Northern Lights College kicks off new school year with dinosaur trip

TUMBLER RIDGE, B.C. – Students at Northern Lights College began their fall semester with a field trip to Tumbl…

TUMBLER RIDGE, B.C. – Students at Northern Lights College began their fall semester with a field trip to Tumbler Ridge, getting an up close look at the dinosaur gallery and local track sites.

Two tours took place, and one at the local track site, with students from both the North and South Peace taking part. Pauline Casselman, the college’s student experience officer, says the student association is to thank for making the museum trip happen.

“They loved it. They actually got to uncover some fossils and such. At the museum they got a behind the scenes tour, it was really cool,” said Casselman. “We were very fortunate to have Dr. Charles Helm there, and take part in the track site tour. He decided to do some digging.”

Helm is a founding member of the Tumbler Ridge Museum Foundation and has helped to uncover numerous fossil discoveries in the area.

“It was beautiful. Even the trip there, a lot of students haven’t been on that trip, the scenery is so different from Fort St. John and Dawson Creek when you go out to Tumbler,” Casselman. “It’s on our back doorstep and we take it for granted I think sometimes.”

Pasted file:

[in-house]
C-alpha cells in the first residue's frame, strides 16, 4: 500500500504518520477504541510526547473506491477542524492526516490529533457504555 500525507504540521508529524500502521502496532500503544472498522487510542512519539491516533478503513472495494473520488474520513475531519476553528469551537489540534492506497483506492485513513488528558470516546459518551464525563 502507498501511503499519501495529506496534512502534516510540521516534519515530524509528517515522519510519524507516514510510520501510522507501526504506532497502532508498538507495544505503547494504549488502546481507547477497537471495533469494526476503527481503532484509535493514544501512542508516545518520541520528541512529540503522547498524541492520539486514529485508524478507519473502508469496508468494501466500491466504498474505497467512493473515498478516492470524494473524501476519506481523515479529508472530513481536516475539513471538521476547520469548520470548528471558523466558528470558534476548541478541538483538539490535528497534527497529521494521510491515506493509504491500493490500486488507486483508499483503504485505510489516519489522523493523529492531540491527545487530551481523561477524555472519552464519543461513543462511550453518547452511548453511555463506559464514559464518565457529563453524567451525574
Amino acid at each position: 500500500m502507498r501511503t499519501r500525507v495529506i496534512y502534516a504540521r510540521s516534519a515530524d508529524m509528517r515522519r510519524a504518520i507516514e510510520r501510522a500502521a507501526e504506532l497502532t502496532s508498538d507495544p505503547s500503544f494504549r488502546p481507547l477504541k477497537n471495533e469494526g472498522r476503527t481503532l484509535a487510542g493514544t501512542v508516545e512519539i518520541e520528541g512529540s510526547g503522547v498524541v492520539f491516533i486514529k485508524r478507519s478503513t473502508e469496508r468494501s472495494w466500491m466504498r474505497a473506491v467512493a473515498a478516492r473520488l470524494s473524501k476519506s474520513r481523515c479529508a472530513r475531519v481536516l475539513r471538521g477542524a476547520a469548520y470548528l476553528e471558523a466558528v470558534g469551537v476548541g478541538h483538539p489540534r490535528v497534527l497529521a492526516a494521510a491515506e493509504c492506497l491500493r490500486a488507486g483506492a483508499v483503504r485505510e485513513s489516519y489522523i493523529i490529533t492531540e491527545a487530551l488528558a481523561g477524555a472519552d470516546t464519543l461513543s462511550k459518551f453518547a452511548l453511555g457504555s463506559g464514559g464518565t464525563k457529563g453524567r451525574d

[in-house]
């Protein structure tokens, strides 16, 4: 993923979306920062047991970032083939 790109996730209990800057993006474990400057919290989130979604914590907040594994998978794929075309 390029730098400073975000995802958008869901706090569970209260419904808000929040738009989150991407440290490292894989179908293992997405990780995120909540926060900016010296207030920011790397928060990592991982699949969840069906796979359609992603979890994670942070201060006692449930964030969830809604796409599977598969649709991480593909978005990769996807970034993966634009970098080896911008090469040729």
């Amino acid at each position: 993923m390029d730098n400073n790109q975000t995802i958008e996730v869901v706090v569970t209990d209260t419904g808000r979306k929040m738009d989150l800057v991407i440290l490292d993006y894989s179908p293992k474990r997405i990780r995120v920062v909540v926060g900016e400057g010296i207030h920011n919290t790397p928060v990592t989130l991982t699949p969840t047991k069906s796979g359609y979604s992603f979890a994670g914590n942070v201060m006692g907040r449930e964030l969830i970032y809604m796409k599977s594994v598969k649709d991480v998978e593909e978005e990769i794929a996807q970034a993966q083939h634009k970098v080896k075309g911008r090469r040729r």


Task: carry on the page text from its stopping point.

Barbecues were also hosted last week in Dawson Creek and Fort St John to welcome students and staff back to campus.

“It was a lot of fun, people stayed around. We had games like bocce ball and other things to keep people engaged while they were there,” said Casselman, noting several businesses and organizations stepped up to help with the festivities.

“It’s really good for a lot of our students to feel welcome to the community by having the community out and engaging with them,” she added.

Candidates are being sought for the students’ association, with nominations closing this Friday.

“We’re looking for students that want to get involved. They don’t need to be outgoing, but want to learn some leadership skills and do some fun activities for students,” said Casselman.

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